Software DevelopmentLearn How To Write Functions In Functional Programming Style In Scala

Learn How To Write Functions In Functional Programming Style In Scala

Write Functions
When you write programs in a functional style it is a requirement that you use pure functions. To begin understanding the concept of pure functions we first need to understand what referential transparency is. An expression satisfies referential transparency if its result can replace it and program behavior does not change in any way. This replacement does not depend on context so it must hold wherever substitution happens in the program.

To demonstrate this consider two immutable variables used in an expression as shown below
a + b
Let us create another expression as shown below
val c = a + b

Wherever we can use the expression a + b in our program we can instead use c and get the same results. This is an overly simplified example of how referential transparency is implemented. For a function to be deemed pure it needs to satisfy two properties. These are referential transparency and no side effects on its inputs. When working with pure functions it is important to keep the following points in mind.

  • The number of input parameters passed to a function is one or more
  • Results of a function only depend on passed parameters and defined expressions.
  • The function should not change any of the passed parameters
  • The function is not allowed to change the state of either its class or object
  • Pure functions are not allowed to engage in any I/O activities like doing disk reads, writes and interacting with user via input

Before we demonstrate how to convert impure functions to pure functions it is important to highlight some examples of each. Examples of pure functions are

  • Mathematical operations, although they may not seem so they are function calls. For example look at the addition example given previously. It operates on a and b and returns a result which only relies on a and b without changing them
  • Methods such as map and filter that operate on immutable collections

Examples of impure functions are

  • Methods that operate on date and time given an input will return a different value when called at different times. Such functions violate the property of referential transparency.
  • Functions that perform reads and writes on external data

From the previous discussion it is clear functional programming places restrictions on some aspects that would be required for a software program to work. It is unthinkable a program would work without processing user input or performing database reads and writes. The best approach to this dilemma is to create as much functional code then develop small code base to deal with operations that have side effects. This way you are able to get the best from each programming style.
When impure functions update their state it results in side effects which violate referential transparency. To overcome this violation we avoiding updating state by use of side effects and instead return new state together with the value we have generated. By doing this we leave the old state intact. Whenever you are faced with the problem of converting a problem into a pure function this is the approach to use.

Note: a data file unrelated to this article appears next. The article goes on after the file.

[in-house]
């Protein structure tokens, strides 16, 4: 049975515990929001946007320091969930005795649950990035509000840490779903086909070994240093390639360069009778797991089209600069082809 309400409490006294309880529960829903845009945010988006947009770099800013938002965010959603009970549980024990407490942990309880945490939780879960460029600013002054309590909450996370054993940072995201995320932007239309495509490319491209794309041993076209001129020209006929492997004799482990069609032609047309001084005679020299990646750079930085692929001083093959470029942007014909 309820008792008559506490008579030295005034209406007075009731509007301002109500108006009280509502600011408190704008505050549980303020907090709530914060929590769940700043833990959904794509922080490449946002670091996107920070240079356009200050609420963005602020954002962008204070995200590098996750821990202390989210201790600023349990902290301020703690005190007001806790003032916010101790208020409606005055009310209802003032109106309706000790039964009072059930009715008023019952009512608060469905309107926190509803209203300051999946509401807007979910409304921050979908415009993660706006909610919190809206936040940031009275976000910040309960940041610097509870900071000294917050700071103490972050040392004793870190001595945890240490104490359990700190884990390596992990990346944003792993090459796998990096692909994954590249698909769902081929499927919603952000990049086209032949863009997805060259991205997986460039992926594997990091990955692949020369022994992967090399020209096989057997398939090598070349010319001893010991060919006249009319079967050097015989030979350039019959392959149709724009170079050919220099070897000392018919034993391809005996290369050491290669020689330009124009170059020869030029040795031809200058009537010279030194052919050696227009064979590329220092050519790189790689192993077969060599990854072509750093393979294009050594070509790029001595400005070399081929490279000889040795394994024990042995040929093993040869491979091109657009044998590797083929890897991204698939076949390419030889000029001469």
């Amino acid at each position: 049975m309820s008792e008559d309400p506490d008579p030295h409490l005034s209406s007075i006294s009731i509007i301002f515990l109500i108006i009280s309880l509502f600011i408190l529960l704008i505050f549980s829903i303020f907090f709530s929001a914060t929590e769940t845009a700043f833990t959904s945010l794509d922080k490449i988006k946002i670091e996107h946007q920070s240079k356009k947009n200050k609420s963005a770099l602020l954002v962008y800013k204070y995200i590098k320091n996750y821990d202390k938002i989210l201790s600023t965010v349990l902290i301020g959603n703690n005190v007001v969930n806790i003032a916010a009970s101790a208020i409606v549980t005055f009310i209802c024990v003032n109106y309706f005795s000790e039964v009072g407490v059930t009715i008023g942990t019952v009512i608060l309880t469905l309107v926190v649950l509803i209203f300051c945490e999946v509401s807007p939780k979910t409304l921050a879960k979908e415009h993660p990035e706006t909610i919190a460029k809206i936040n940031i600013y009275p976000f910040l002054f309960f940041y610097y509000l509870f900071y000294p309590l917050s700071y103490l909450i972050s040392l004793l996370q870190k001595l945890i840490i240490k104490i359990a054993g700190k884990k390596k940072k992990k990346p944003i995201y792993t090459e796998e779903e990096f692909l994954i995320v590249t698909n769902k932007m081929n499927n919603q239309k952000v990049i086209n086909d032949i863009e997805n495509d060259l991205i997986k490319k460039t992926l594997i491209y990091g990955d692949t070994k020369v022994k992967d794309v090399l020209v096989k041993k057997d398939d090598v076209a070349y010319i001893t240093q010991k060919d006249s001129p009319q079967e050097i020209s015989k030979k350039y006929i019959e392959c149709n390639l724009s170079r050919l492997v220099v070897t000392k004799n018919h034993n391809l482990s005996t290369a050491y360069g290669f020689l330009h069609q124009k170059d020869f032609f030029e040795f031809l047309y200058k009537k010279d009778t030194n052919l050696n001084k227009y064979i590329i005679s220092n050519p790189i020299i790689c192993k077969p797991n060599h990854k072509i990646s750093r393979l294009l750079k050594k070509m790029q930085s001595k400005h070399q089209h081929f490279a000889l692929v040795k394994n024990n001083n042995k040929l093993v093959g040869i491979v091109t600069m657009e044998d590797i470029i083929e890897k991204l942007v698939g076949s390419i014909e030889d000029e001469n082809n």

In the next section we are going to look at how we can convert a java class written using object oriented design to a Scala functional program. Consider the java program below that is used to filter, sort and place names in a list.

public class User {
  private final int id;
  private final String firstName;
  private final String lastName;
  private final Boolean active;  
public static List<String> activeById(List<User> us) {
   List<User> users = new ArrayList<User>();
   for (User u: us) {
     if (u.getActive()) users.add(u);
   Collections.sort(users, new Comparator<User>() {
      public int compare(User a, User b) {
        return a.getId() - b.getId();
   List<String> finalUsers = new ArrayList<String>();
   for (User u: users) {
   return finalUsers;
List<User> inputUsers = new ArrayList<User>();
inputUsers.add(new User(30, "don", "Arachi", false));
inputUsers.add(new User(22, "james", "blaine", true));
inputUsers.add(new User(44, "aggrey", "kevin", true));
List<User> activeUsersById = activeById(inputUsers)

When we rewrite the above java program into a functional Scala program the result is shown below. In our Scala program we have used filter and map methods that we had earlier noted are examples of pure functions. In the Scala program there is no need to maintain state so the code becomes cleaner. Another benefit of not changing variables comes when writing high concurrency programs you are sure there will be no problems.

In a functional approach we split our tasks into many small methods. This is referred to as composition. In the simplified functional code we have relied on filter, sortBy and map methods

case class User(id: Int, firstname: String, lastname: String, active: Boolean)
def activeById(us: Seq[User]) = us.filter(
val activeUsersById = activeById(Seq(
  User(30, "don", "arachi", false),
  User(22, "james", "blaine", true),
  User(44, "aggrey", "kevin", true)

In this tutorial pure functions were introduced and the properties that need to be satisfied for a function to be considered pure were discussed. We highlighted several points that a programmer needs to have in mind when using pure functions. An example of an OOP implementation was discussed and an equivalent FP approach was discussed.


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